What Job Seekers Should Know About Working With Recruiting Agencies

Features Recruiter.com

I recently received a question that is important for all job seekers to consider: "Should I work with an external recruiter, and if so, how do I do that?"

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If you've never tried it before, enlisting the help of a placement firm can be a confusing proposal. It's tough to know where to find a recruiter, how to begin, and what to expect.

The good news is, working with an external recruiter (a.k.a., a "headhunter") is not as hard to do as it seems – you just need to know a few things first.

External Recruiter 101

First, you should know how they work. Typically, headhunters are paid a commission if they are able to help place a job seeker in a job. The hiring company pays this commission, and the headhunter is only paid when and if a placement is made. Think of an external recruiter as a matchmaker or salesperson of sorts. They help source candidates that fit well with the companies they work for.

Arranging a meeting with a headhunter isn't hard. You can find local recruiters online. Then, you can reach out to them by phone or email to request a meeting. Most placement firms are open to meeting with new candidates because doing so allows them to keep up with the available talent in the job market. The firm will keep your resume and personal details in its database.

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Along with your resume, you must typically disclose all your salary information right up front. This is a bit different from applying directly to a company, where you can often skirt the salary issue until the end of the interview process. In addition, you may also be asked to take exams in order to demonstrate your competency in certain subjects.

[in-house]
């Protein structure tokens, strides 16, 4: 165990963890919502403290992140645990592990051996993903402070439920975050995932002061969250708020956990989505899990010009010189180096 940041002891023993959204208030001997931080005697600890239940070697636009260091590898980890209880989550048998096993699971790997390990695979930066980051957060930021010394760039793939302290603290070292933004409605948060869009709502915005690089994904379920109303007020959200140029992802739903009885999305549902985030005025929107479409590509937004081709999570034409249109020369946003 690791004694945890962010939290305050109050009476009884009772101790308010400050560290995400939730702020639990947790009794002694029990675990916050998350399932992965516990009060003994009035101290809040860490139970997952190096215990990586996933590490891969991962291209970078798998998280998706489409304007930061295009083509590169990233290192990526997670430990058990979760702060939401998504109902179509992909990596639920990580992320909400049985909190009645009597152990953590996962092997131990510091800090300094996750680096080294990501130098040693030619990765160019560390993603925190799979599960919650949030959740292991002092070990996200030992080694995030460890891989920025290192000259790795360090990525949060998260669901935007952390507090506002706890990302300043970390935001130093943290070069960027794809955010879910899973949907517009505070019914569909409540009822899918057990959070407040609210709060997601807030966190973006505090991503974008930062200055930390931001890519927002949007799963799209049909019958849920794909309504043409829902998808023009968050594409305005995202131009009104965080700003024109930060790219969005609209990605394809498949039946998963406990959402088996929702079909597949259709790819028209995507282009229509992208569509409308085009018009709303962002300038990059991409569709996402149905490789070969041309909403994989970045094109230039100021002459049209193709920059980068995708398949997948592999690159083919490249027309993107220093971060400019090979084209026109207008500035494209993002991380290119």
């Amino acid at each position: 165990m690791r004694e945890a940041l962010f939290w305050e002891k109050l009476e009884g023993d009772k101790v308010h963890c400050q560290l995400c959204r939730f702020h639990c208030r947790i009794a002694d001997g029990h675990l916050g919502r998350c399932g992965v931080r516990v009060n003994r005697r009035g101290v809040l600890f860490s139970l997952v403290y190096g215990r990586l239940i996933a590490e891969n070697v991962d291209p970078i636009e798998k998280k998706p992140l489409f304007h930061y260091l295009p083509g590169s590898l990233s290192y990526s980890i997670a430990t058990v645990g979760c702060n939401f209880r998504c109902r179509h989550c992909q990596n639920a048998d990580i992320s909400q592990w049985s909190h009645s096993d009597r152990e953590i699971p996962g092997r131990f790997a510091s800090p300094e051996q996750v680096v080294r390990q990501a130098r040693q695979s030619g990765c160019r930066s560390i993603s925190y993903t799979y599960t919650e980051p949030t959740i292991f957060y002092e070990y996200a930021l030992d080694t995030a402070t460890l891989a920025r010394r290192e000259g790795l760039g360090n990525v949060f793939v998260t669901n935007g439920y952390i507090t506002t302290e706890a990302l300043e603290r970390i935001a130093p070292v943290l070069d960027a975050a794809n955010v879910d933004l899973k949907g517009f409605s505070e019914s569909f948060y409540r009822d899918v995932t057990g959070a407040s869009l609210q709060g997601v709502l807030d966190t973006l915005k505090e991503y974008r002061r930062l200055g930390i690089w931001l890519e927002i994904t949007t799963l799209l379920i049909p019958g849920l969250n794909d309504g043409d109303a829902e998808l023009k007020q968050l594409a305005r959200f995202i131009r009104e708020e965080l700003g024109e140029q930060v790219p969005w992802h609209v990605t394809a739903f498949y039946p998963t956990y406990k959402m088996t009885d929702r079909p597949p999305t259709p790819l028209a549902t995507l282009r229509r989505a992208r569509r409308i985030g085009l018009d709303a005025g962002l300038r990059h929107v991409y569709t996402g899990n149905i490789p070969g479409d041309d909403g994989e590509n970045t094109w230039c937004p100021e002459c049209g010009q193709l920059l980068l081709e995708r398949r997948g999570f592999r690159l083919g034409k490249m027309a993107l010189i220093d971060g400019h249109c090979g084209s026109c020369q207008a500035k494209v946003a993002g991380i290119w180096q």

Keep in mind that headhunters meet with many candidates every day. You need to work closely with them in order for the process to be effective. If you just sit back and hope the recruiter will show up with the perfect job for you, you're probably not going to see results. Keep the recruiter up to date on your employment status, what kind of job you're looking for, and any changes that occur. If you stop reaching out, they'll assume you found a job.

The Downsides of Working With Headhunters

Although there are many positives to working with a headhunter, there are also pitfalls to consider.

Many job seekers feel that placement firms work for them, but the reality is that their ultimately goal is to keep their clients happy – and job seekers are not their clients; hiring managers are.

Additionally, recruiters only earn commissions if they make placements. If you've ever sold a house, you know that there are times when a real estate agent would be happy to sell a house at a lower-than-ideal price in order to ensure a commission. When working with a headhunter, there's a chance you could end up as that house.

Placement firms can be helpful, but they're tools rather than complete solutions. To maximize success, continue looking on your own even when you've connected with a recruiter. You are your own best advocate, and after all, you only have one job seeker to worry about: yourself.

A version of this article originally appeared in the Memphis Daily News.

Angela Copeland is a career coach and CEO at her firm, Copeland Coaching.